In order to export multiple commercial shipments of CITES Appendix II plants (all Sarracenia and venus flytrap excluding S. jonesii, S. alabamensis, S. oreophila) into another country:
1. Apply for a nursery license from your state Dept. of Agriculture. If you plan on wild collecting any plants also apply for wild plant permit. If you’ve wild collected plants prior to receiving a wild plant permit from your state you will not be able to complete step 3.
2. When you get your nursery license ($100 in NC), send in form “PPQ621” application for protected plant permit. $70.
3. Contact your state department of agriculture plant industry division. Obtain required permits. For instance in North Carolina, you are required to fill out form PC-3, PC-4, PC-5, and PC-6 if you grow and sell S. minor. You may also be required to have a certificate of origin for each species of protected plant that you grow and sell.
4. When you are approved for protected plant permits from APHIS and your state department of agriculture, send in form 3-200-33 “application for export of artificially propagated plants” to US Fish and Wildlife Division of Management Authority. $205 http://www.fws.gov/forms/3-200-33.pdf . Be prepared to show copies of receipts from every plant you’ve ever obtained, labeled photographs of the growing environment, and contact info for everyone you’ve ever obtained plants from. If they approve you then you are eligible to export plants for 3 years. Apply for additional “single use CAPPS” certificates ($5 each) when you wish to make a shipment. The “single use CAPPS” is what people refer to as the CITES permit. If you have questions you will not be able to contact US Fish and Wildlife Division of Management Authority. They do not answer phones or emails. When I submitted my 3-200-33 it took them 8 months to mull it over and establish a master file. It was riddled with large errors. They will likely determine eligibility of each species on three levels: Annex 1 is ship as many as you would like, Annex 2 is you are limited to shipping a pre-determined number, Annex 3 is you are not eligible to ship that species.
4. Ask your plant inspector if there are any quarantines for the country that you are shipping to. When you are ready, request to proceed with the initial inspection process.
5. When the inspection process is done (which may be months), you may apply for a phytosanitary certificate. This is done electronically through https://pcit.aphis.usda.gov/pcit/ . It is a two stage process to gain access to the system. First fill out your information, then bring your ID to the nearest USDA office to get clearance. When you have access, the next two steps are to add the appropriate amount to your monetary balance, and to fill out the phytosanitary certificate. It is important that you choose the correct field station in the second page of the application. It is possible that you are to choose the nearest state station, then fill out the entire application again choosing the port location. I used USDA/APHIS Atlanta for my port.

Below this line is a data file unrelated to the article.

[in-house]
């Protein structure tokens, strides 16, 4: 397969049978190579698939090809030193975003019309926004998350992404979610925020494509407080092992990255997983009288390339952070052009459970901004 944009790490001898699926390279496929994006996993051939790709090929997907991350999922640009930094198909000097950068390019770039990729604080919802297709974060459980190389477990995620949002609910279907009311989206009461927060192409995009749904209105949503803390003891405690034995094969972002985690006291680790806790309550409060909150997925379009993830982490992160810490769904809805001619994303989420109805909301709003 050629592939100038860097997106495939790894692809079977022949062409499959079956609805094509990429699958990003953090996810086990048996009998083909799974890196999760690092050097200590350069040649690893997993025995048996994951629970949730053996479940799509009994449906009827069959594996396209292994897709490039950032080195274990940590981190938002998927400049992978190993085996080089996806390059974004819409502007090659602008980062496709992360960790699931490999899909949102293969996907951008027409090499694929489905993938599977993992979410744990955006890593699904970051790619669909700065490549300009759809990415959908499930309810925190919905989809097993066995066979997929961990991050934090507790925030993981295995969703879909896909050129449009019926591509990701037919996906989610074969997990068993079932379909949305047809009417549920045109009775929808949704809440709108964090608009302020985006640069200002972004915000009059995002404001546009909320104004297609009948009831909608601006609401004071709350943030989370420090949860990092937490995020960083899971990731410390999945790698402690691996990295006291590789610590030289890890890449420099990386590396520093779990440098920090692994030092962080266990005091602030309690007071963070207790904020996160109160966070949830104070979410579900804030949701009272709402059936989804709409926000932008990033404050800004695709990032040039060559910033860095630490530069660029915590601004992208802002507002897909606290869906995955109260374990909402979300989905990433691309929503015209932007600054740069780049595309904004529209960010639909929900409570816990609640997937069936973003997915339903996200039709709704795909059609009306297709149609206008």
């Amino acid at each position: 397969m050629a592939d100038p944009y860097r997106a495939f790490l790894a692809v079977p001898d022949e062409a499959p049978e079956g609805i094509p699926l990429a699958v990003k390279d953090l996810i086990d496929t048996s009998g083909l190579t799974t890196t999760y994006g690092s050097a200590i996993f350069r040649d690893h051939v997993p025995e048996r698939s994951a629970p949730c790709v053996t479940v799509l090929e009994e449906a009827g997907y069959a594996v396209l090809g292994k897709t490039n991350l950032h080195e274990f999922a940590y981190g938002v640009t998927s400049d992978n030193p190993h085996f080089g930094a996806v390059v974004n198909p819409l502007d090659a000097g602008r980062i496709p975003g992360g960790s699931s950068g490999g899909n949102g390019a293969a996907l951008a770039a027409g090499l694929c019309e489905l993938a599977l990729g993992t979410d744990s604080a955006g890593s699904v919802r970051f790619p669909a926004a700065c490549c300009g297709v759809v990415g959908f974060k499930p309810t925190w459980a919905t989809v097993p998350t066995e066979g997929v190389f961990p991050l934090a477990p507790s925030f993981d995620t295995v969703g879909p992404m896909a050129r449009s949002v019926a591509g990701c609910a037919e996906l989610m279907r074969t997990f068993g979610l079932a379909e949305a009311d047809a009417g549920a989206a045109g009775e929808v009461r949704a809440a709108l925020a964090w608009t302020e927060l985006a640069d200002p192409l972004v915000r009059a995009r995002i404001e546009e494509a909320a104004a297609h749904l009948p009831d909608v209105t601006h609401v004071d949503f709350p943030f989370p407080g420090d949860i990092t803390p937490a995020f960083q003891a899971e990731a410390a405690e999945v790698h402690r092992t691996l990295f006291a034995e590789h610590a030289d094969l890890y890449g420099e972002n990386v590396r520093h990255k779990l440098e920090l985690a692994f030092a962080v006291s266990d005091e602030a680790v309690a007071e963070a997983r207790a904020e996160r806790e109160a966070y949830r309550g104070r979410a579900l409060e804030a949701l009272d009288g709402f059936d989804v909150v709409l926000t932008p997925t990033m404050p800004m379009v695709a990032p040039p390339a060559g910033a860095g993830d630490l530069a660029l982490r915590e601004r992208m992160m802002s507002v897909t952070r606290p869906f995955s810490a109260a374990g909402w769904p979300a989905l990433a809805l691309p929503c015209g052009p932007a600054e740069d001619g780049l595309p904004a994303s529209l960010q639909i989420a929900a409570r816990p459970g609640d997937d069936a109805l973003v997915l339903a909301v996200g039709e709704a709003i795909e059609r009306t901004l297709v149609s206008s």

6. If you’ve chosen the correct field station, your plant inspector will receive the electronic application for the phytosanitary certificate. At this point it is likely your plants need to be bare-root with all the leaves cut off. Your inspector will come to your nursery and give you a state phytosanitary certificate.
7. Mail the state phytosanitary certificate and “single use CAPP”/ CITES permit to the port. Include return envelope with postage. At this point they hopefully have received the electronic application for a federal phytosanitary certificate and will deduct your fee from the PCIT system.
8. The port will stamp your CAPP/ CITES permit and issue a federal phytosanitary certificate. They will also hopefully send a copy of your CAPP/CITES permit to US Fish and Wildlife Division of Management Authority.
9. At this point you have received the federal phytosanitary certificate and CAPP/CITES permit from the port. If you have chosen to use USPS for shipping they require the proper import permits from the destination country. Scan/email or fax a copy of all of your paperwork to the destination country’s CITES regulatory agency. They will then need to send you a copy of the required import permits.
10. Attach a copy of your federal phytosanitary certificate, CAPP/ CITES permit, and your consignee’s import permit to the outside of the box. Put the originals inside the box.
11. Ship it! Your post master will have you fill out CP-72 customs declaration and dispatch note and label 11-b.
*approximate cost on the export side is about $500 the first shipment, $125 each additional shipment:
$100 nursery license
$70 Aphis protected plant permit
$205 CITES master file and one CAPP
$105 federal phyto for commercial sized shipments
$20 mailing paperwork to and from the port
* expect the entire process to take over a year for first shipment, 6 months for additional shipments
* if your customer chooses to delay shipment independent of the permitting process, consider charging a monthly fee for your greenhouse space
* get in touch with your plant inspector early to have them research the destination country’s quarantines
* with a CITES master file you are only eligible to ship the plants listed in the original application and in the quantities specified by the branch of consultation and monitoring division of scientific authority, US Fish and Wildlife division of management authority
* you can’t ship other people’s plants